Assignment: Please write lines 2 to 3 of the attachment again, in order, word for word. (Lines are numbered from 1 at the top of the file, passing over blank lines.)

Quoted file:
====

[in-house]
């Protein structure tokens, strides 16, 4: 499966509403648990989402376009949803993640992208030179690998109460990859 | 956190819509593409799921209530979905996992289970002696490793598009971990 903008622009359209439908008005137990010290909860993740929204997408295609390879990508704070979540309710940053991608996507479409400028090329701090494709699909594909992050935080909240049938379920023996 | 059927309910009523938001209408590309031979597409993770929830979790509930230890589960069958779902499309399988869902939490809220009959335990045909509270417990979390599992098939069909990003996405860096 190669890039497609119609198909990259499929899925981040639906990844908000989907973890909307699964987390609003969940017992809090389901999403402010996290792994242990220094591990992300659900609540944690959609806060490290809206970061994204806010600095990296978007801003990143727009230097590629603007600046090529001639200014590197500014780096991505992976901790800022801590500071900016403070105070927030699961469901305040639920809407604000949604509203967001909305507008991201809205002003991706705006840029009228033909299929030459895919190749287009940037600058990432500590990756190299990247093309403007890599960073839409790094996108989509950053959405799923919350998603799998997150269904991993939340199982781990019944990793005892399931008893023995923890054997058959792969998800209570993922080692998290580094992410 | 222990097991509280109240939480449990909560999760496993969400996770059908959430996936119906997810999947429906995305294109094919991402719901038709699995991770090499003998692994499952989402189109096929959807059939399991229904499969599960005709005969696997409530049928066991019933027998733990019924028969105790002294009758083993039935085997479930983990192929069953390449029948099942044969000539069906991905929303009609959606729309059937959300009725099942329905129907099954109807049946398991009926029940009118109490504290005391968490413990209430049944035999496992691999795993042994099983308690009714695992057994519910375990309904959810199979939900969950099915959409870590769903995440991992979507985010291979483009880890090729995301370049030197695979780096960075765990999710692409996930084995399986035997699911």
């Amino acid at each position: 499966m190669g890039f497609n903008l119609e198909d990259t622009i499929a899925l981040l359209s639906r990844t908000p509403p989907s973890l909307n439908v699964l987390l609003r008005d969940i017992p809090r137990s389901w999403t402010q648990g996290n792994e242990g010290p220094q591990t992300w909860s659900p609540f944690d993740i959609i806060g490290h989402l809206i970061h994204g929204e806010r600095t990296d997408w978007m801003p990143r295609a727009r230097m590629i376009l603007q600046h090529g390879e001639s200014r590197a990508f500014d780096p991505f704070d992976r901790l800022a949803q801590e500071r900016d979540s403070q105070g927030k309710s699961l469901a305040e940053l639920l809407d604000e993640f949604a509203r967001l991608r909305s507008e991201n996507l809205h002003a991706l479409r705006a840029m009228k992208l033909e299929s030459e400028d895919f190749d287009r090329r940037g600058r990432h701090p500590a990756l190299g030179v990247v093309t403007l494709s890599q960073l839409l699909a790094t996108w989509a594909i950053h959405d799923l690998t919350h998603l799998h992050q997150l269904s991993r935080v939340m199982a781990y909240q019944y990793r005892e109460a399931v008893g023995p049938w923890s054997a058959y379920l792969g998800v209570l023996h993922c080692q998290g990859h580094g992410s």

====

């Protein structure tokens, strides 16, 4: 499966509403648990989402376009949803993640992208030179690998109460990859 | 956190819509593409799921209530979905996992289970002696490793598009971990 903008622009359209439908008005137990010290909860993740929204997408295609390879990508704070979540309710940053991608996507479409400028090329701090494709699909594909992050935080909240049938379920023996 | 059927309910009523938001209408590309031979597409993770929830979790509930230890589960069958779902499309399988869902939490809220009959335990045909509270417990979390599992098939069909990003996405860096 190669890039497609119609198909990259499929899925981040639906990844908000989907973890909307699964987390609003969940017992809090389901999403402010996290792994242990220094591990992300659900609540944690959609806060490290809206970061994204806010600095990296978007801003990143727009230097590629603007600046090529001639200014590197500014780096991505992976901790800022801590500071900016403070105070927030699961469901305040639920809407604000949604509203967001909305507008991201809205002003991706705006840029009228033909299929030459895919190749287009940037600058990432500590990756190299990247093309403007890599960073839409790094996108989509950053959405799923919350998603799998997150269904991993939340199982781990019944990793005892399931008893023995923890054997058959792969998800209570993922080692998290580094992410 | 222990097991509280109240939480449990909560999760496993969400996770059908959430996936119906997810999947429906995305294109094919991402719901038709699995991770090499003998692994499952989402189109096929959807059939399991229904499969599960005709005969696997409530049928066991019933027998733990019924028969105790002294009758083993039935085997479930983990192929069953390449029948099942044969000539069906991905929303009609959606729309059937959300009725099942329905129907099954109807049946398991009926029940009118109490504290005391968490413990209430049944035999496992691999795993042994099983308690009714695992057994519910375990309904959810199979939900969950099915959409870590769903995440991992979507985010291979483009880890090729995301370049030197695979780096960075765990999710692409996930084995399986035997699911």
């Amino acid at each position: 499966m190669g890039f497609n903008l119609e198909d990259t622009i499929a899925l981040l359209s639906r990844t908000p509403p989907s973890l909307n439908v699964l987390l609003r008005d969940i017992p809090r137990s389901w999403t402010q648990g996290n792994e242990g010290p220094q591990t992300w909860s659900p609540f944690d993740i959609i806060g490290h989402l809206i970061h994204g929204e806010r600095t990296d997408w978007m801003p990143r295609a727009r230097m590629i376009l603007q600046h090529g390879e001639s200014r590197a990508f500014d780096p991505f704070d992976r901790l800022a949803q801590e500071r900016d979540s403070q105070g927030k309710s699961l469901a305040e940053l639920l809407d604000e993640f949604a509203r967001l991608r909305s507008e991201n996507l809205h002003a991706l479409r705006a840029m009228k992208l033909e299929s030459e400028d895919f190749d287009r090329r940037g600058r990432h701090p500590a990756l190299g030179v990247v093309t403007l494709s890599q960073l839409l699909a790094t996108w989509a594909i950053h959405d799923l690998t919350h998603l799998h992050q997150l269904s991993r935080v939340m199982a781990y909240q019944y990793r005892e109460a399931v008893g023995p049938w923890s054997a058959y379920l792969g998800v209570l023996h993922c080692q998290g990859h580094g992410s």